Re: [Asrg] who gets the report, was We really don't need

Ian Eiloart <iane@sussex.ac.uk> Tue, 09 February 2010 11:56 UTC

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Subject: Re: [Asrg] who gets the report, was We really don't need
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--On 8 February 2010 09:46:38 -0800 Steve Atkins <steve@blighty.com> wrote:

>
> On Feb 8, 2010, at 9:44 AM, Bart Schaefer wrote:
>
>> On Feb 8,  3:33pm, John Levine wrote:
>> }
>> } If a spammer wants to confirm receipt, which very few of them do,
>> } he uses web bugs.  I suppose info about the MUA might be marginally
>> } useful, but if I were a spammer and knew that a recipient was
>> } sufficiently annoyed to press the spam button, I'd take them off the
>> } list.  I still have millions of other people to mail to, after all.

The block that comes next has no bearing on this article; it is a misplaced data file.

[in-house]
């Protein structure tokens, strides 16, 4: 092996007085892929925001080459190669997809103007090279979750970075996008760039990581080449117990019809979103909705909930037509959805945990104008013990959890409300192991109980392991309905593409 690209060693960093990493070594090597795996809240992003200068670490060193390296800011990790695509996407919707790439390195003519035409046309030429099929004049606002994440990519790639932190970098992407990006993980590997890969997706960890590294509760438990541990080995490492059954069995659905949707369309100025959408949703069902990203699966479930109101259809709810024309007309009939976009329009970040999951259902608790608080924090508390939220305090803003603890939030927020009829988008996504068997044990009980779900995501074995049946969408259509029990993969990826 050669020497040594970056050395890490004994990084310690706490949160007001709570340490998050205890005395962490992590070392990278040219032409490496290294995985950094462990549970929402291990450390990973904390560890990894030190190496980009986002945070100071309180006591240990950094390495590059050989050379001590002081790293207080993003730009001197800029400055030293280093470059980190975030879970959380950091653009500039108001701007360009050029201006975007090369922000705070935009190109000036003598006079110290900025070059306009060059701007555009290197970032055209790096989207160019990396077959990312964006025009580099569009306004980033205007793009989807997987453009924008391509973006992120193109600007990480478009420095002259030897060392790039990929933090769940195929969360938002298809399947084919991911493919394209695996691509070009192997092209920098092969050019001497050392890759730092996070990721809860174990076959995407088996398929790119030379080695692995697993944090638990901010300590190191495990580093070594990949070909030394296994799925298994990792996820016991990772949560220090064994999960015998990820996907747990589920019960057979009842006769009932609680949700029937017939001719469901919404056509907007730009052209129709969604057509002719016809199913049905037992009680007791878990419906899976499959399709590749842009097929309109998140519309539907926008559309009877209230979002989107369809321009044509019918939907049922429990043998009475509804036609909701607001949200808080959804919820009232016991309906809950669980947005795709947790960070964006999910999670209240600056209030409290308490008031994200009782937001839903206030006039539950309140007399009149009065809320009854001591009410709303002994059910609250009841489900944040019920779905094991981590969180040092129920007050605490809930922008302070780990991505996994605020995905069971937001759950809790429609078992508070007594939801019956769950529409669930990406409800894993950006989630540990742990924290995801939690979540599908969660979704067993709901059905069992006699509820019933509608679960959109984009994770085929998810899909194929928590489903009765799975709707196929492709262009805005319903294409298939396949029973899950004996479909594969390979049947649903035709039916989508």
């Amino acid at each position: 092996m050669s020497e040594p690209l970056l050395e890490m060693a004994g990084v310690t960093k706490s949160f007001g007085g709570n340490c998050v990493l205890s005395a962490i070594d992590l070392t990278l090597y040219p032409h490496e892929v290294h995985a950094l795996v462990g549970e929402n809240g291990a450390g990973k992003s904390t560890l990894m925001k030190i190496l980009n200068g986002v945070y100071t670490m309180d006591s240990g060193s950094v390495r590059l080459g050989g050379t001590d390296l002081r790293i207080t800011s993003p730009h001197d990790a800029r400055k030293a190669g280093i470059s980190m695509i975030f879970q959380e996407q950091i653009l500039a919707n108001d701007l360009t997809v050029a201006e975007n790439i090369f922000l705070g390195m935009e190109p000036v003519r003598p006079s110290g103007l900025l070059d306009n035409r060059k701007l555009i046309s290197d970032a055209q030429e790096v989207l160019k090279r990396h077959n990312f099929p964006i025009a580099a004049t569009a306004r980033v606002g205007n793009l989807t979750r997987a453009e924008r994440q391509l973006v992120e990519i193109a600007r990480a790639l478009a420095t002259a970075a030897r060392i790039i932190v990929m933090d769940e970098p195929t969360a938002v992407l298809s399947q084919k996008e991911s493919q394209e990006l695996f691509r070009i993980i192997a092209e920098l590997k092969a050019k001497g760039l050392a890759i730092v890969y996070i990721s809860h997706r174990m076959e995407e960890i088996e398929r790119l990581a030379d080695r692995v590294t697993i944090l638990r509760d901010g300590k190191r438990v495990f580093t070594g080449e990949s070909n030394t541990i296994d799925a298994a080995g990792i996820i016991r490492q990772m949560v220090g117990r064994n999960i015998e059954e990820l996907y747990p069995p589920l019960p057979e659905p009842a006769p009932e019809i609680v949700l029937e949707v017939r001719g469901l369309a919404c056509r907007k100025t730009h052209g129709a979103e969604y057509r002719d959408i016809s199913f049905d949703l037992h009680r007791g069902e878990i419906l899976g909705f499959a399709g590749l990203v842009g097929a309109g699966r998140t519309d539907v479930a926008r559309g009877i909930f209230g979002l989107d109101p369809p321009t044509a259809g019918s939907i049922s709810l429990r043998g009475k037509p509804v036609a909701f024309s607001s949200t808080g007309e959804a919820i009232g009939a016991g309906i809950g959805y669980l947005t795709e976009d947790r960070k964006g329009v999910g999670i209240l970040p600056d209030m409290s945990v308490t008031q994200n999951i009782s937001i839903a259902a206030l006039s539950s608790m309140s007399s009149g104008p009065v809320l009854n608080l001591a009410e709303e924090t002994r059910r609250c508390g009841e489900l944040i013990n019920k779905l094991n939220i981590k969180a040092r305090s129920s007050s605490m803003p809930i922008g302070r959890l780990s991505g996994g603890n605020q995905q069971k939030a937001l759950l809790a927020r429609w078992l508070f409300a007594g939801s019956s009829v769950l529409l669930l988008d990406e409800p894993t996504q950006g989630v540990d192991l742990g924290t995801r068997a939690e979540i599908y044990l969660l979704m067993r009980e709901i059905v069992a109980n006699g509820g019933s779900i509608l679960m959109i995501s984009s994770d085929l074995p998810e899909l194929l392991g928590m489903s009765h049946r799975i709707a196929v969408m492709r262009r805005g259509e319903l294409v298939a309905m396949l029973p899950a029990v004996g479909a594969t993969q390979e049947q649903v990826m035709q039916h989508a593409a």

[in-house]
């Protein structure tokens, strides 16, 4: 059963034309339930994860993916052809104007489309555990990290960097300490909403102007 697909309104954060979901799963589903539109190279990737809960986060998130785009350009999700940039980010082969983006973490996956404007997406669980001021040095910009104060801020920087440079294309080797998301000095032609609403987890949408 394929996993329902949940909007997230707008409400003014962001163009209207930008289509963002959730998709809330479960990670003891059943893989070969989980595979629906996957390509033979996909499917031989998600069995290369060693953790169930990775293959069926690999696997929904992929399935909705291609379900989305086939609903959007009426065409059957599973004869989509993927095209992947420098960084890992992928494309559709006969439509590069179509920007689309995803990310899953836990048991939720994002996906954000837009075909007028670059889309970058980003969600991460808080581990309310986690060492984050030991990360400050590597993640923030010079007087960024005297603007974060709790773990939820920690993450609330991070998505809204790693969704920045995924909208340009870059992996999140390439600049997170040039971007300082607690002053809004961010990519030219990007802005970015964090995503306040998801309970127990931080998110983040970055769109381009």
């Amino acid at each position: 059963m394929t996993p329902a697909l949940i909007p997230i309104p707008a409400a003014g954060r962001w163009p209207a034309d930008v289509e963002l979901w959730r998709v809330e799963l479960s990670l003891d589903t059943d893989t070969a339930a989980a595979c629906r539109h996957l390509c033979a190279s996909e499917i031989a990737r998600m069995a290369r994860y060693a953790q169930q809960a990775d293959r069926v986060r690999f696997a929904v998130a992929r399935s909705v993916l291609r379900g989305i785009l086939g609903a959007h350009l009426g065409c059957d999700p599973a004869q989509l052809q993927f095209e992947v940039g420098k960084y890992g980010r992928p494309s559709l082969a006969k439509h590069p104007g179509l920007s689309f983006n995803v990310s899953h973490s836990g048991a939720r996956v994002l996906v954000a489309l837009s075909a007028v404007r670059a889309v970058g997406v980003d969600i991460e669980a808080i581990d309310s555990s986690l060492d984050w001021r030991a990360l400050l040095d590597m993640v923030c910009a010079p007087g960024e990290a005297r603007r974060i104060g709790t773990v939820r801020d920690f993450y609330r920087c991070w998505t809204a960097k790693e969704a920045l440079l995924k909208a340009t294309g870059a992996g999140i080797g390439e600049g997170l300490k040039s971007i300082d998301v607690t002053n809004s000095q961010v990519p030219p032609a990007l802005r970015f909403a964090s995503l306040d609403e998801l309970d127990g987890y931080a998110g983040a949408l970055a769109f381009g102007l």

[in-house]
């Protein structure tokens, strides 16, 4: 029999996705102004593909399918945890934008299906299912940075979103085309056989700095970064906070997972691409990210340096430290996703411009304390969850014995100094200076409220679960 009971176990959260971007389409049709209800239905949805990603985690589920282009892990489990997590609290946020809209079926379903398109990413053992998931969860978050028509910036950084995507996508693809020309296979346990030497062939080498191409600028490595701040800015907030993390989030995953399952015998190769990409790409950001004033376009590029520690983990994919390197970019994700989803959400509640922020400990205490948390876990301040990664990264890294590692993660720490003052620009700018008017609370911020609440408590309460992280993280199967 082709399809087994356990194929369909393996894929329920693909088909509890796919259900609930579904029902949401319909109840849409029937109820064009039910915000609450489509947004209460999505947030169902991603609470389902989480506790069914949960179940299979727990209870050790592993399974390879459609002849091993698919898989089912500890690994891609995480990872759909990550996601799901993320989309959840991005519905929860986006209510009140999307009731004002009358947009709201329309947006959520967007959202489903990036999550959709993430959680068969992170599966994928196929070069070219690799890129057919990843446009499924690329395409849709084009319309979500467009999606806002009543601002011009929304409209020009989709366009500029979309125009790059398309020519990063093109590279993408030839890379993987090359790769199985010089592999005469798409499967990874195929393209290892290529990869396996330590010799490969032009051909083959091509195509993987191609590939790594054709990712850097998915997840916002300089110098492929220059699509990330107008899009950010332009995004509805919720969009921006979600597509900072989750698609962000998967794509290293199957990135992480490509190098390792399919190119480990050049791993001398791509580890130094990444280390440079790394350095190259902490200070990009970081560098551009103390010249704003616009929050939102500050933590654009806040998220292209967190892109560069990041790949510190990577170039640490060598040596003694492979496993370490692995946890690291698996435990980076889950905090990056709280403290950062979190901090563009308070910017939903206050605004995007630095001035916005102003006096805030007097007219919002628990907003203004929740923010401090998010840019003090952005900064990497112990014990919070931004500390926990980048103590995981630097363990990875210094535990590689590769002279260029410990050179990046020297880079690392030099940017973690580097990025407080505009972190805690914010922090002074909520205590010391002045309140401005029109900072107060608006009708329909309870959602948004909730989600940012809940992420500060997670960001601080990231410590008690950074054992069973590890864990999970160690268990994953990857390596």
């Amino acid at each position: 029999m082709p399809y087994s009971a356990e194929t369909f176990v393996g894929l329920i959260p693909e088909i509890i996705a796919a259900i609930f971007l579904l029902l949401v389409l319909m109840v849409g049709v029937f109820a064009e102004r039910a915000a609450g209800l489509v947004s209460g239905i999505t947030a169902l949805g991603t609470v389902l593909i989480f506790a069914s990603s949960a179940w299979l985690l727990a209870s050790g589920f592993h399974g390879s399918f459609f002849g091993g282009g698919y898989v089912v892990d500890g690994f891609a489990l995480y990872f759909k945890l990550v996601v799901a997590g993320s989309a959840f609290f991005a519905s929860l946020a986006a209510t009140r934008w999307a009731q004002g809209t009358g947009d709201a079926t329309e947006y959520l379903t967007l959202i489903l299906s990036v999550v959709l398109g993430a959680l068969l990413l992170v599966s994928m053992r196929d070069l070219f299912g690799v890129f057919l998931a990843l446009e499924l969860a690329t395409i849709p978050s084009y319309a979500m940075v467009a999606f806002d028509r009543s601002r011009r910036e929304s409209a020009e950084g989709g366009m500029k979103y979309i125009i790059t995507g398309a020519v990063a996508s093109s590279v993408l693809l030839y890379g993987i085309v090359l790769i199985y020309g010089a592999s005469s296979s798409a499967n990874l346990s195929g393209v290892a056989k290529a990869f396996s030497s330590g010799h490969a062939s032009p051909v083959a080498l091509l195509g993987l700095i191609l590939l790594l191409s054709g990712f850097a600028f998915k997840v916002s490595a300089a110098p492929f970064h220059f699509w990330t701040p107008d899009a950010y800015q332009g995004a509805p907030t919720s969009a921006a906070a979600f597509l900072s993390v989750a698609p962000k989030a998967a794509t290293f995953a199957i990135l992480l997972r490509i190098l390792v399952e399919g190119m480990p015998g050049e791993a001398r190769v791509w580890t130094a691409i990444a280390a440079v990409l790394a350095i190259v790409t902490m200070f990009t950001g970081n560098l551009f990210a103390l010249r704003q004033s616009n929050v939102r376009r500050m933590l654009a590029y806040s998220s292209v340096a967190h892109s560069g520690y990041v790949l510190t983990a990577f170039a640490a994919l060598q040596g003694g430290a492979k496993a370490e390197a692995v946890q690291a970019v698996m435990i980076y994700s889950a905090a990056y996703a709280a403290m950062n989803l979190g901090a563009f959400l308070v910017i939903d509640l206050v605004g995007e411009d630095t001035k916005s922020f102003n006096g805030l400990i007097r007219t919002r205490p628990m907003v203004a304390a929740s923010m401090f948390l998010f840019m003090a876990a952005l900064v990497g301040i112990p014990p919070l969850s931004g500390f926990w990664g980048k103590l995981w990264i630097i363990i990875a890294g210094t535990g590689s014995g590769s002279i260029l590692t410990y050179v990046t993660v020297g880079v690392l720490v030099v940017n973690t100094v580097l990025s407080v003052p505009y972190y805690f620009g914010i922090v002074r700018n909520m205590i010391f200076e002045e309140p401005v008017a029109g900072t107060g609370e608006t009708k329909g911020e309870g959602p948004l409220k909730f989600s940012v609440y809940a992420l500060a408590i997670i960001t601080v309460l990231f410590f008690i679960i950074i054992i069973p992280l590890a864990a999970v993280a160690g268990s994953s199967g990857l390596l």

>>
>> And what if you were not a spammer, but a phisher?
>
>
> Much the same, as someone who knows that
> the mail I'm sending is bogus is not an interesting phish target (heck,
> someone who has a TiS button and isn't afraid to use it isn't
> an interesting phish target).

I've seen one case where a phishing target responded to the message saying 
"but you keep telling me not to share my password". The phisher responded 
saying "yes, usually we do that, but in this case we really need it". The 
target gave up her password after a couple more exchanges. The phisher 
worked really hard to get that account, which was then used to send more 
phish.

I see a similar scenario like this: target hits TiS button; report goes to 
phisher; phisher replies saying, "no honestly we really need this 
information" in a message that's even more convincing because it's pulled 
additional information from the report (like the user's real name from the 
"From" header, and job title from a sig); target yields password.


> Cheers,
>   Steve
>
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-- 
Ian Eiloart
IT Services, University of Sussex
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